The epidemiology of head and neck malignancies and the survival rates for oral cancer patients are discussed in a cogent and thorough fashion throughout Targeting Oral Cancer. It is clear that a wide range of challenges, including disparity in health-care resources and research funding opportunities, and low prioritization by foundations and other organizations have left head and neck squamous cell carcinoma (HNSCC) patients in a remote corner of a huge outcome gap. Despite progress in multimodal therapies, responses to treatment and survival rates experienced by HNSCC patients lag egregiously behind the improvements that have been realized in other cancers. We should not lose focus of the fact that the 5-year survival rate for HNSCC is less than 50 % and very often accompanied by challenging and painful disfigurement. These dire statistics highlight the urgency of the problem. Also, comprehensive data indicating that ~70 % of HNSCC patients are still diagnosed at stages III or IV (Ferrari et al., Expert Opin Pharmacother 10(16):2625-32, 2009; Specenier and Vermorken, Expert Rev Anticancer Ther 8(3):375-91, 2008) underscores our need to diagnose patients sooner. Our continued inability to treat patients with chemotherapy whose metastatic and recurrent disease have outpaced the limitations of surgery and radiation therapy sentences them to an average median progression-free survival of ~6 months (Ferrari et al., Expert Opin Pharmacother 10(16):2625-32, 2009; Specenier and Vermorken, Expert Rev Anticancer Ther 8(3):375-91, 2008). Novel therapeutic targets and innovative strategies are urgently needed for a cancer that has seen little improvement over the last three decades. In this chapter we will discuss targeting the unfolded protein response (UPR) with small molecules and natural products as a novel anti-cancer approach in HNSCC models.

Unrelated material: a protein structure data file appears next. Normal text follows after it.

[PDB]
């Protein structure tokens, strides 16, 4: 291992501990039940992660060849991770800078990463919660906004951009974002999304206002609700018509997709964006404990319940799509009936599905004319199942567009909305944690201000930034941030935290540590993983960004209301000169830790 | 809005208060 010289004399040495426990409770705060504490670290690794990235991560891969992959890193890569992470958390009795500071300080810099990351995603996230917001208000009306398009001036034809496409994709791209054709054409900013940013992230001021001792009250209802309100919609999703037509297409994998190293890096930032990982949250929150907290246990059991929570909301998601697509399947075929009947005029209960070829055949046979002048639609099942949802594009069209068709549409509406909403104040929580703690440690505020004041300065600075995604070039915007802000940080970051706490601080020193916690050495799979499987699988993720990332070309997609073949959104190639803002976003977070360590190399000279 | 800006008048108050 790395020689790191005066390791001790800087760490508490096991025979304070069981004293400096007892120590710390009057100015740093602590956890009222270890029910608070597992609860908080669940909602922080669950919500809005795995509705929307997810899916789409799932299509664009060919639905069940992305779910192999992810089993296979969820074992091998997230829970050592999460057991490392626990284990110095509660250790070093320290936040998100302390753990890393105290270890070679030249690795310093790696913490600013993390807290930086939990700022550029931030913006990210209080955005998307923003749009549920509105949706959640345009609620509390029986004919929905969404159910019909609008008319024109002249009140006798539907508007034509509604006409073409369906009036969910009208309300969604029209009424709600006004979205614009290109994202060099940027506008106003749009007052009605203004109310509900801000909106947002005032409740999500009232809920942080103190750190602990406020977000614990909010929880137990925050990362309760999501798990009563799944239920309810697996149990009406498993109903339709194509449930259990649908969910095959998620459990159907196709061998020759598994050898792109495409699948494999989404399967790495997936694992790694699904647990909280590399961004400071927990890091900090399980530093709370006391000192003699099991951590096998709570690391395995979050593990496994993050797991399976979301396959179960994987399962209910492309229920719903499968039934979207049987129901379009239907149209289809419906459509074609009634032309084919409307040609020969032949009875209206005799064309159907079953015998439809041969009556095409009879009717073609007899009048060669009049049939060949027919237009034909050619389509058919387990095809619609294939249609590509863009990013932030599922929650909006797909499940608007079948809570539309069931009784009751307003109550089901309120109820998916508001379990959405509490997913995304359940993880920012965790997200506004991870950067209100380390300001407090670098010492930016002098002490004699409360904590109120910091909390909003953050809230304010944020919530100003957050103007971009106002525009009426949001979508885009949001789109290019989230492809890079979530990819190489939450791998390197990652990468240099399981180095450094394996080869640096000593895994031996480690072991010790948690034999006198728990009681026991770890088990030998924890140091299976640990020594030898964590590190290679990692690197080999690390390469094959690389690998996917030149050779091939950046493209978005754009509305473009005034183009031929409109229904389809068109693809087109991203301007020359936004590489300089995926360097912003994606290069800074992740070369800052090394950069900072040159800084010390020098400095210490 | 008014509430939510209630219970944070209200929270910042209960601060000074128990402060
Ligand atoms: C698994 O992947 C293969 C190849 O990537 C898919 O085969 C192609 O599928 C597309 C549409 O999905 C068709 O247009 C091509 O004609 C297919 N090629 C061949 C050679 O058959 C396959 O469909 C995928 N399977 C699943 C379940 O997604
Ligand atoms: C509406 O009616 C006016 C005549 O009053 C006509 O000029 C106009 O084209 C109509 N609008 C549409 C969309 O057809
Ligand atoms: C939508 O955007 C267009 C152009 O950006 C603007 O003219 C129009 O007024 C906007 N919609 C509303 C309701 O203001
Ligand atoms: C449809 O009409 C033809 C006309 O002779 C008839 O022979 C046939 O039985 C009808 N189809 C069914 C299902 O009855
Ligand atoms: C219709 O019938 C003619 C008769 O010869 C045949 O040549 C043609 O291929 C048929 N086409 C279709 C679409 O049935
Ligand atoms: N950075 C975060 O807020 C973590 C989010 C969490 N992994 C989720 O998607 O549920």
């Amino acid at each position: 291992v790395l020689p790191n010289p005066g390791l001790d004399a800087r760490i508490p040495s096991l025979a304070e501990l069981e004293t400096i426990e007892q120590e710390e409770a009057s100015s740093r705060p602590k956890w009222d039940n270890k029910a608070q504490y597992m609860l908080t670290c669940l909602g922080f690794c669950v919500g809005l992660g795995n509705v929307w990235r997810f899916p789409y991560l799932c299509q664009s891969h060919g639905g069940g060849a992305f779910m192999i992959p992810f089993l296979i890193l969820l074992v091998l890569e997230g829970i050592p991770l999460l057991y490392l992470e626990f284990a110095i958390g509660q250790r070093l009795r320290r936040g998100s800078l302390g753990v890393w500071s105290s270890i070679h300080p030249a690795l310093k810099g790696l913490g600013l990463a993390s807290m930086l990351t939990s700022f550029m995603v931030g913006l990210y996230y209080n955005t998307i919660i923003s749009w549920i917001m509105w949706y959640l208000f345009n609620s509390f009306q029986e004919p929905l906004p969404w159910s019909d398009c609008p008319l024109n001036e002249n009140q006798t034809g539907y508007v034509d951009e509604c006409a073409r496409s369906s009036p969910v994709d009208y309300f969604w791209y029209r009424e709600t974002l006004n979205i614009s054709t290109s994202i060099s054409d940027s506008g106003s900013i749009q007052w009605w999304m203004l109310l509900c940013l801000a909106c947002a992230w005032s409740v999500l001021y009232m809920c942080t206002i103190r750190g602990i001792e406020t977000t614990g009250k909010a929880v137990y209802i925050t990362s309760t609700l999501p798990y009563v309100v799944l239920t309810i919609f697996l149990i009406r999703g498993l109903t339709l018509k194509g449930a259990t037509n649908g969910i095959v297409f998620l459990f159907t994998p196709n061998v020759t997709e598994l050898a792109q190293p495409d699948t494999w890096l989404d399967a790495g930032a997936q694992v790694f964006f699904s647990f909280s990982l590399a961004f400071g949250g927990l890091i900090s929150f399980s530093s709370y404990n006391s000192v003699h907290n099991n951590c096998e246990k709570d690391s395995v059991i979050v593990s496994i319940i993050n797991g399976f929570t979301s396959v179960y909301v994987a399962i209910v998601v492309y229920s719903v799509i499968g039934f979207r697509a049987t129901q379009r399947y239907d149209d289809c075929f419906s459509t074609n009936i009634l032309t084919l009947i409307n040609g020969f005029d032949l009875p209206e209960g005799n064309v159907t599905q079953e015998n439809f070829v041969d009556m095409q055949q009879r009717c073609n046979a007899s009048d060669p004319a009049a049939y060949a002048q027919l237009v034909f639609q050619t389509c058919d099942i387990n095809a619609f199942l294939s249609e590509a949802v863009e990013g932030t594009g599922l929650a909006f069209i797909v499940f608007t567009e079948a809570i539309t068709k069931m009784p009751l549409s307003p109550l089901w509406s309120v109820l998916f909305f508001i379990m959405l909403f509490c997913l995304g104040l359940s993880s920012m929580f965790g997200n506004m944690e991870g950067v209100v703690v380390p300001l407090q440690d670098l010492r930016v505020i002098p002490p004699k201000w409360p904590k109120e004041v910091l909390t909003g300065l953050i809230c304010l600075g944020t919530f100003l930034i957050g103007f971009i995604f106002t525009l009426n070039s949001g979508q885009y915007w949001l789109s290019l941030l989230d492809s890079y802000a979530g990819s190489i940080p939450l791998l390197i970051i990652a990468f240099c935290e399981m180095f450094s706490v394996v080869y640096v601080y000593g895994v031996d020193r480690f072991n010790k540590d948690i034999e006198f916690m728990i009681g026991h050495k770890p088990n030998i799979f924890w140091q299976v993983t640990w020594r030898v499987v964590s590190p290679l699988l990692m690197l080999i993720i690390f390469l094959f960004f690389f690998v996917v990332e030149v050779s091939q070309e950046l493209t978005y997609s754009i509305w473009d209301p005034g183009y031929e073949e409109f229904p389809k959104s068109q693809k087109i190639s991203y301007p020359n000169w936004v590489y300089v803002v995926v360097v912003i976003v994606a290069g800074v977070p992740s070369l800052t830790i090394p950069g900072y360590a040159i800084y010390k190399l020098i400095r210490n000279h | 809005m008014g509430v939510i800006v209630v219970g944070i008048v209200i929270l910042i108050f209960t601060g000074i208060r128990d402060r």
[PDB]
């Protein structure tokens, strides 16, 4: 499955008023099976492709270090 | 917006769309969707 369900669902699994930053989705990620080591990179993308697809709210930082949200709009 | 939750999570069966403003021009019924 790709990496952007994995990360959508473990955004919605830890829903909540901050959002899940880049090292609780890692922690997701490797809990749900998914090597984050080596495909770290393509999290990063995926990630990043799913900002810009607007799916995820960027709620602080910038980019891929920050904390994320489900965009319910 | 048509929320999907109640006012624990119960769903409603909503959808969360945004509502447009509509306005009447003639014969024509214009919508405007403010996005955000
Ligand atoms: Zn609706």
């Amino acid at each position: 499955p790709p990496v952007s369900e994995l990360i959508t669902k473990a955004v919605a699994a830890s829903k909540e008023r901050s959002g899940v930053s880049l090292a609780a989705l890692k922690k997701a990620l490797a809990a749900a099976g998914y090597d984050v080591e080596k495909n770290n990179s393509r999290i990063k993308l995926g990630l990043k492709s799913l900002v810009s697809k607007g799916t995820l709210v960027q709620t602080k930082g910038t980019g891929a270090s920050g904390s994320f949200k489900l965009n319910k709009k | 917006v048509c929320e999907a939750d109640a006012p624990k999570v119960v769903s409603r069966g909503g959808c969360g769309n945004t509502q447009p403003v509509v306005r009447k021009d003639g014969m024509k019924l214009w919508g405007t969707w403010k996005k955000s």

- Cancer drug targets
- Endoplasmic reticulum (ER) stress
- Head and neck cancer
- Oral cancer
- Proteasome inhibitor
- Unfolded protein response (UPR)